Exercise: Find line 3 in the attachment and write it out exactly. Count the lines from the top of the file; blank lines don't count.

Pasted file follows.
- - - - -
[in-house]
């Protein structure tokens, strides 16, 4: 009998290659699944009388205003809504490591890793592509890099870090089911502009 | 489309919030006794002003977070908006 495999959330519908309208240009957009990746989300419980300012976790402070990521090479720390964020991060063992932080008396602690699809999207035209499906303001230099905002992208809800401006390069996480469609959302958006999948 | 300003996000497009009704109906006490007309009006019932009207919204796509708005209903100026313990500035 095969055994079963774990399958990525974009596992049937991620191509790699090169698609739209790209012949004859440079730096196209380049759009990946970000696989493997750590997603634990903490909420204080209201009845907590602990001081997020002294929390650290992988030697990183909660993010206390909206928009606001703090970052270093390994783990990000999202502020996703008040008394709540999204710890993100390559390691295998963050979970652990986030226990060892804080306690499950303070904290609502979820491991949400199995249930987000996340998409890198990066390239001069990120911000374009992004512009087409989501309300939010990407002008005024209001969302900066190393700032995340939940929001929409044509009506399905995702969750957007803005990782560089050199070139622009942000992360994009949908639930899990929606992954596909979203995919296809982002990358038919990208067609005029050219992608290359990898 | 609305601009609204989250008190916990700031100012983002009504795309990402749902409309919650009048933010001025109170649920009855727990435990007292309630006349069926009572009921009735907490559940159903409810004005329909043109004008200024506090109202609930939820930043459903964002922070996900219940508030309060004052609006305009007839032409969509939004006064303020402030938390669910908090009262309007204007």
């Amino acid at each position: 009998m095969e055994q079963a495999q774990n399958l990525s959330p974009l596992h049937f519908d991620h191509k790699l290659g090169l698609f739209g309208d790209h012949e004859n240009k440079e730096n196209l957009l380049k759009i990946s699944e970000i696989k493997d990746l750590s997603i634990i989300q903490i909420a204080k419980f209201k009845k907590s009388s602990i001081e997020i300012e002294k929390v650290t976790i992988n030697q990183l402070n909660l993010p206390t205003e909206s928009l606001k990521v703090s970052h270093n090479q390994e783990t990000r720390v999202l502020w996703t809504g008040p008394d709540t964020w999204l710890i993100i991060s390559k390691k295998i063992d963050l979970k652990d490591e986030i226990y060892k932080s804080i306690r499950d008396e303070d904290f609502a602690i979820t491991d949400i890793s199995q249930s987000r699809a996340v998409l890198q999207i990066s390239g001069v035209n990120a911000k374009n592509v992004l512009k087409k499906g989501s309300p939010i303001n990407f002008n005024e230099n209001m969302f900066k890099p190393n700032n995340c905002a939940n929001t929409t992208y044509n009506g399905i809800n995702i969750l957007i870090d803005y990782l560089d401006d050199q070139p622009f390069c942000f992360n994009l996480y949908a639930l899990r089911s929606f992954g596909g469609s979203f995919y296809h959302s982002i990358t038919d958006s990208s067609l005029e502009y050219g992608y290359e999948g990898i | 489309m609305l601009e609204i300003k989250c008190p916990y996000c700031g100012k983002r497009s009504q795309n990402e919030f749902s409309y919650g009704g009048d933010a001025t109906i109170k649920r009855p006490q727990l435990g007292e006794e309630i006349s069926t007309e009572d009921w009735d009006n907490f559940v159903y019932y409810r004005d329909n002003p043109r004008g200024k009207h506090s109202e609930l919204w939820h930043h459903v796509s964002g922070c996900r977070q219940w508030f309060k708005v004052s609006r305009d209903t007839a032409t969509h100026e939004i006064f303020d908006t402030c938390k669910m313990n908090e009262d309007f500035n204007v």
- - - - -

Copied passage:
């Amino acid at each position: 009998m095969e055994q079963a495999q774990n399958l990525s959330p974009l596992h049937f519908d991620h191509k790699l290659g090169l698609f739209g309208d790209h012949e004859n240009k440079e730096n196209l957009l380049k759009i990946s699944e970000i696989k493997d990746l750590s997603i634990i989300q903490i909420a204080k419980f209201k009845k907590s009388s602990i001081e997020i300012e002294k929390v650290t976790i992988n030697q990183l402070n909660l993010p206390t205003e909206s928009l606001k990521v703090s970052h270093n090479q390994e783990t990000r720390v999202l502020w996703t809504g008040p008394d709540t964020w999204l710890i993100i991060s390559k390691k295998i063992d963050l979970k652990d490591e986030i226990y060892k932080s804080i306690r499950d008396e303070d904290f609502a602690i979820t491991d949400i890793s199995q249930s987000r699809a996340v998409l890198q999207i990066s390239g001069v035209n990120a911000k374009n592509v992004l512009k087409k499906g989501s309300p939010i303001n990407f002008n005024e230099n209001m969302f900066k890099p190393n700032n995340c905002a939940n929001t929409t992208y044509n009506g399905i809800n995702i969750l957007i870090d803005y990782l560089d401006d050199q070139p622009f390069c942000f992360n994009l996480y949908a639930l899990r089911s929606f992954g596909g469609s979203f995919y296809h959302s982002i990358t038919d958006s990208s067609l005029e502009y050219g992608y290359e999948g990898i | 489309m609305l601009e609204i300003k989250c008190p916990y996000c700031g100012k983002r497009s009504q795309n990402e919030f749902s409309y919650g009704g009048d933010a001025t109906i109170k649920r009855p006490q727990l435990g007292e006794e309630i006349s069926t007309e009572d009921w009735d009006n907490f559940v159903y019932y409810r004005d329909n002003p043109r004008g200024k009207h506090s109202e609930l919204w939820h930043h459903v796509s964002g922070c996900r977070q219940w508030f309060k708005v004052s609006r305009d209903t007839a032409t969509h100026e939004i006064f303020d908006t402030c938390k669910m313990n908090e009262d309007f500035n204007v």